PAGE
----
Friday 17 May
Northern pigtail macaque (Macaca leonina)
Northern pigtail macaque fact file
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Northern pigtail macaque description
As its name suggests, this macaque is characterised by its short, ‘pig-like’ tail, which it normally carries in an erect backward arch over the back, with the tip partially resting on the rump. This species resembles the Sunda pig-tailed macaque (Macaca nemestrina), but is smaller in size and has comparatively short limbs and face. The macaque possesses a relatively long, uniformly agouti golden-brown coat, with markings confined only to the brown crown, buff-coloured cheek whiskers and the red streak extending from the outer corner of each eye. A distinct tuft of hair also exists at the end of the tail. Young are a blackish colour when born, but juveniles are rather more brightly coloured than adults (2).
- Also known as
- Burmese pig-tailed macaque, northern pig-tailed macaque.
- Macaca nemestrina leonina.
- Male head-and-body length: 52 – 60 cm
- Female head-and-body length: 40 – 50 cm
- Male tail length: 18 – 25 cm
- Female tail length: 16 – 20 cm
- Male weight: 6 – 12 kg
- Female weight: 4.5 – 6 kg (2)
- The alternation of light and dark bands of colour in the fur of various animals, producing a grizzled appearance.
- Active during the day.
- Relating to, based on, or tracing ancestral descent through the maternal line.
- Site or group of birth.
- The time of ovulation (release of an egg from the ovary) in female mammals, when the female becomes receptive to males, also known as ‘heat’.
- IUCN Red List (November, 2005)
- Richardson, M. (2006) Living Primates of the World: an Illustrated Taxonomy. In press, Unknown.
- CITES (November, 2005)
- Macdonald, D. (2001) The New Encyclopedia of Mammals. Oxford University Press, Oxford.
- The British Union for the Abolition of Vivisection (BUAV) (February, 2006)
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Northern pigtail macaque biology
This diurnal species occupies all levels of the forest canopy and also spends much of its time foraging on the ground. Fruits and seeds form the bulk of the diet, together with young leaves, buds, shoots, fungus and animal prey (including insects, river crabs and nesting birds). As an opportunistic feeder (4), however, this macaque also has a tendency to raid crops such as corn, papaya, oil palm and grain, earning it a reputation as a serious pest over much of its range (2).
The northern pigtail macaque lives in multi-male / multi-female groups of 5 to 40 (average 15 to 22), with around five to eight females to every male. Females remain with their natal group, which is structured by a matrilineal dominance hierarchy. By contrast, males disperse at puberty and remain solitary or peripheral to a group. Mating occurs year-round, although a reproductive peak occurs between January and May. Females have a 30 to 35-day reproductive cycle, and display an enormous, purplish-pink genital swelling at oestrous (2). These swellings provide a visual cue to males that the female is about to ovulate, and adult males rarely attempt to copulate otherwise (4). Mating is initiated by the male, whose courtship approach involves retracting the ears and pushing the lips forward (2). Since mates are usually familiar with each other within a group, cercopithecines (guenons, macaques and baboons) typically display only minimal courtship behaviour, confined to signals that indicate an immediate readiness to mate (4). Single offspring are born after a gestation period of 162 to 186 days, and the young are then nursed for 8 to 12 months. Juveniles reach sexual maturity at around four years (2).Top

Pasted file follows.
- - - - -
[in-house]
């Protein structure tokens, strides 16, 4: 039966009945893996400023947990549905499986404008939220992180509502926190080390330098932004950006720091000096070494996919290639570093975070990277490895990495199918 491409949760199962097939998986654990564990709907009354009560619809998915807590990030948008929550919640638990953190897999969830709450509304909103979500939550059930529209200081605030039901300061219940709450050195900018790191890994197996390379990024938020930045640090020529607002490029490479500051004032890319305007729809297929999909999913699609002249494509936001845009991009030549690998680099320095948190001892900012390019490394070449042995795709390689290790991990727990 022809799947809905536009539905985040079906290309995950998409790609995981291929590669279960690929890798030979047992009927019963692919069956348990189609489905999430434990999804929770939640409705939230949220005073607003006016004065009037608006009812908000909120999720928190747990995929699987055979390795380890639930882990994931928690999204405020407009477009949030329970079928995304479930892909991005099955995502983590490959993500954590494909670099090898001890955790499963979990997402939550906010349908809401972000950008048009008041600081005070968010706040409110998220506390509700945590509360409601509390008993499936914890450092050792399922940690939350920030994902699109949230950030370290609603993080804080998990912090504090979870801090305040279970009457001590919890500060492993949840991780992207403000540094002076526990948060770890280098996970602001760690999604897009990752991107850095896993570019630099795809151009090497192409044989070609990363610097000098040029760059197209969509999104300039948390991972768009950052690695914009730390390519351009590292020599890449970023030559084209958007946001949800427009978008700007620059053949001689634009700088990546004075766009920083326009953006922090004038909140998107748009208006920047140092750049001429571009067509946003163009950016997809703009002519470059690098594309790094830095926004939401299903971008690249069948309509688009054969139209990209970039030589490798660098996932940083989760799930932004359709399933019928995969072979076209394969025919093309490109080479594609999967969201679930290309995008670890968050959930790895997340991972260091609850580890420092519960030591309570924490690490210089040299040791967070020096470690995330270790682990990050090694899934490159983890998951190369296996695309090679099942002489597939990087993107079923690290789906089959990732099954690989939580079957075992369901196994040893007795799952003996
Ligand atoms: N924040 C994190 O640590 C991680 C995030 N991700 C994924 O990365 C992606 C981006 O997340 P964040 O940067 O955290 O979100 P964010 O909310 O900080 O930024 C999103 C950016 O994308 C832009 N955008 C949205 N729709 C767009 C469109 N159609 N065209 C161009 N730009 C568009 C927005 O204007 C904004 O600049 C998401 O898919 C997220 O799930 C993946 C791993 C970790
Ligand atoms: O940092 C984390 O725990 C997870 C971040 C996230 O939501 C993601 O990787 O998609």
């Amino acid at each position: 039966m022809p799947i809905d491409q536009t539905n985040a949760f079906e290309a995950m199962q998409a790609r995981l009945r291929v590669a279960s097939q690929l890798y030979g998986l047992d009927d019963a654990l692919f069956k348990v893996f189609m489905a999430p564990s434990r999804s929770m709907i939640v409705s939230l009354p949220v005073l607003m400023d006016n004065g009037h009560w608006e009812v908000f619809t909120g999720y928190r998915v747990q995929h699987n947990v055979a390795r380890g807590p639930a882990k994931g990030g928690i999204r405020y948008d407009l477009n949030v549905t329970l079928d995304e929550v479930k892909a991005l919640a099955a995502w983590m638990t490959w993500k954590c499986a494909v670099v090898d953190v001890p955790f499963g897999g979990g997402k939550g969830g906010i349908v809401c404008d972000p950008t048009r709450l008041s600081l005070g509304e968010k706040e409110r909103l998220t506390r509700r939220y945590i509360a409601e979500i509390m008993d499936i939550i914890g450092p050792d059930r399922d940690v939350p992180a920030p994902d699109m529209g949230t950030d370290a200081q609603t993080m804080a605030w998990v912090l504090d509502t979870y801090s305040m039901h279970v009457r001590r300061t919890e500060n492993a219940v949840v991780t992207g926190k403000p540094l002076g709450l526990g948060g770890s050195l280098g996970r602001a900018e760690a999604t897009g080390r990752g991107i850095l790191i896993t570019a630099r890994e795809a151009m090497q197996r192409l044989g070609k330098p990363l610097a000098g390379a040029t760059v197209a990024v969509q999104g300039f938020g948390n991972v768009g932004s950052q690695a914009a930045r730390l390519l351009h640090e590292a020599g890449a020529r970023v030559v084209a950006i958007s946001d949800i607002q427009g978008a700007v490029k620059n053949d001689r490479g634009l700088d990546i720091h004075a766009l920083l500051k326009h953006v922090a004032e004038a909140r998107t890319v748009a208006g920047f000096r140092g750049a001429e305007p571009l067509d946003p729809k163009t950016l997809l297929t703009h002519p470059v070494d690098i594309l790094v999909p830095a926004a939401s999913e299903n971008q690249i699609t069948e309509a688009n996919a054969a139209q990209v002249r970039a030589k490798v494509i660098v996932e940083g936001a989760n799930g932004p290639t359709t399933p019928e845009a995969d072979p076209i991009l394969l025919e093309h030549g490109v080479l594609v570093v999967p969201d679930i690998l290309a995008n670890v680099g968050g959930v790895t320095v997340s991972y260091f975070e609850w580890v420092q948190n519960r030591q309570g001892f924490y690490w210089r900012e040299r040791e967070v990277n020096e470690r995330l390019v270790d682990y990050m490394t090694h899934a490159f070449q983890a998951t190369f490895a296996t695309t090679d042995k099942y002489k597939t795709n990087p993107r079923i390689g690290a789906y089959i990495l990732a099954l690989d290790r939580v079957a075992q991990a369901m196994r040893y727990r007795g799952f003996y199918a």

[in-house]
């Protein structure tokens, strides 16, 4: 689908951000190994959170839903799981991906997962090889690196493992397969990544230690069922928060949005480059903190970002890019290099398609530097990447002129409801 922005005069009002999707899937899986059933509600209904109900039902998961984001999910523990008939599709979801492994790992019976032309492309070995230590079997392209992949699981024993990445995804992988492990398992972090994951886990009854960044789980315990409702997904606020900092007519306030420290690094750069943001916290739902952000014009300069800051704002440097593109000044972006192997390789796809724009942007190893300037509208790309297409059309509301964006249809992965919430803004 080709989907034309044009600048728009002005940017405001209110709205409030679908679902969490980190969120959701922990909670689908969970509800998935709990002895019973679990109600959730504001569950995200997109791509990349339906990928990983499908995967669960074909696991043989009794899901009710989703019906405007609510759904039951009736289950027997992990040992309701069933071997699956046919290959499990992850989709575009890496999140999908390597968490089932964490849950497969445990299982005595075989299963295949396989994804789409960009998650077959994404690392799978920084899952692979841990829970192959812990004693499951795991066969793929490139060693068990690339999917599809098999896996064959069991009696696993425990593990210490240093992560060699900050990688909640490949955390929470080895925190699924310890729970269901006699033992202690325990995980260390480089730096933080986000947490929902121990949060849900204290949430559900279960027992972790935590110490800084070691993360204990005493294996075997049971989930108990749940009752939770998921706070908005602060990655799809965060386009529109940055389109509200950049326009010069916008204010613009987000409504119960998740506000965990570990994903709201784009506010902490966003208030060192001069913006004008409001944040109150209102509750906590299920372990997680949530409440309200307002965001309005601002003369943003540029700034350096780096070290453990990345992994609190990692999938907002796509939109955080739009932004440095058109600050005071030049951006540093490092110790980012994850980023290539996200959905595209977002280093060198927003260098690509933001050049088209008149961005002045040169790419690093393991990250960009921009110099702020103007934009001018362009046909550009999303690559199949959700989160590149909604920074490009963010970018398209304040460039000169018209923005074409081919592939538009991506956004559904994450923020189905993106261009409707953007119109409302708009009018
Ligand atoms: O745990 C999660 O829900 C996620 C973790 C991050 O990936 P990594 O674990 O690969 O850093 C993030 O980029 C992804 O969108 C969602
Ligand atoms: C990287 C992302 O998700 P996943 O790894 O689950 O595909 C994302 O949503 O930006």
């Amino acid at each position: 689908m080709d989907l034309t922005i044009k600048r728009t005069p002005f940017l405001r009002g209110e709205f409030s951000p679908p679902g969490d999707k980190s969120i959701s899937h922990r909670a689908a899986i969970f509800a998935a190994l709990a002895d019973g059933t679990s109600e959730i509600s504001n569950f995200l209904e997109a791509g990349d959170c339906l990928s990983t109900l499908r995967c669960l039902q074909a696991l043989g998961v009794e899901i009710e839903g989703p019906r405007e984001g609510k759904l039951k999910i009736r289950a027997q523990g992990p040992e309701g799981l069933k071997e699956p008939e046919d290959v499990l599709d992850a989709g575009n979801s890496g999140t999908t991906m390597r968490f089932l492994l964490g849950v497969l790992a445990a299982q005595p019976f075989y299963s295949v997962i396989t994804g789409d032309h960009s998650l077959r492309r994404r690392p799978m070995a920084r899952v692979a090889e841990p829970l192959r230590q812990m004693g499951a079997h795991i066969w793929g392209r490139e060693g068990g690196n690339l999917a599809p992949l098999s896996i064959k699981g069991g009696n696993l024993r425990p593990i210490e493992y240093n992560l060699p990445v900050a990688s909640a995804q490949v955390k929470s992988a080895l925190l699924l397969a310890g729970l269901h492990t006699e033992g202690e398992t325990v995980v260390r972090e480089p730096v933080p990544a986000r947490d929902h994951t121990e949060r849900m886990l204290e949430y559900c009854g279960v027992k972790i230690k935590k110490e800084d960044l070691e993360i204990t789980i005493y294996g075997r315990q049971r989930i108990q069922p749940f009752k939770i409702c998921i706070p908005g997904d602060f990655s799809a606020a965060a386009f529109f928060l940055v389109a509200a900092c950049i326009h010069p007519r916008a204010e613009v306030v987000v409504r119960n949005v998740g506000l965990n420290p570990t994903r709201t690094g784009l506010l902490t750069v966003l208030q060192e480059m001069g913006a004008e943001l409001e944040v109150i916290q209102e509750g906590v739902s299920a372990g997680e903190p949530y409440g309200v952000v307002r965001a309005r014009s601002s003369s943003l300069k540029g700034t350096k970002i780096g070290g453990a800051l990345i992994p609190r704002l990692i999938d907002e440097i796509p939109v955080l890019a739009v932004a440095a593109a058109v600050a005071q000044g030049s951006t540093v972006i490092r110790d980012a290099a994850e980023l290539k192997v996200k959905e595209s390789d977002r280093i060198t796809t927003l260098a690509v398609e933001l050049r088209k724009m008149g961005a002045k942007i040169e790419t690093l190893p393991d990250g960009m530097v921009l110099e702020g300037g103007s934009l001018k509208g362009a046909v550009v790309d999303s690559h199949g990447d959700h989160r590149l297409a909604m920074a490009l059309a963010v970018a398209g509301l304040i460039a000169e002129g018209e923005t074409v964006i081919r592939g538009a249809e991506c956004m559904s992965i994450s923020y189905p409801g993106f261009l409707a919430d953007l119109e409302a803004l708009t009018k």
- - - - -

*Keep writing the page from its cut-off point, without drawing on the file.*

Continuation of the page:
Northern pigtail macaque range
Eastern Bangladesh, Cambodia, China (Yunnan), India (Arunachal Pradesh, Assam, Manipur, Meghalaya, Mizoram, Nagaland, and Tripura), Laos, Myanmar (including the Mergui Archipelago), Thailand, and southern Vietnam. There is an additional, introduced population on the Andaman Islands (India) (2).Top
Northern pigtail macaque habitat
Found in lowland primary and secondary forest, as well as coastal, swamp and montane forest. Dense rainforest is preferred, but agricultural lands may also be occupied. Groups often sleep in dipterocarp trees (2).Top
Northern pigtail macaque statusTop
Northern pigtail macaque threats
Macaques are used extensively in animal testing and vivisection, often being trapped in the wild or captive bred in poor conditions (5), and this species is no exception. Pig-tailed macaques are very popular for use in laboratories, being almost ideally suited for both psychological studies and HIV research. Threatened also by loss of habitat, the species is declining rapidly in many areas across its range. The macaque’s taste for agricultural crops has also deemed it a pest, and it is therefore frequently shot on sight (2). Sadly, as its forest habitat is destroyed, the species is likely to become ever more dependent upon such crops for food.Top
Northern pigtail macaque conservation
The northern pigtail macaque is known to occur in 26 protected areas across its range (2), but there are currently no dedicated conservation efforts that target this species.Top
Authenticated (03/04/2006) by Matthew Richardson, independent primatologist and writer.Top
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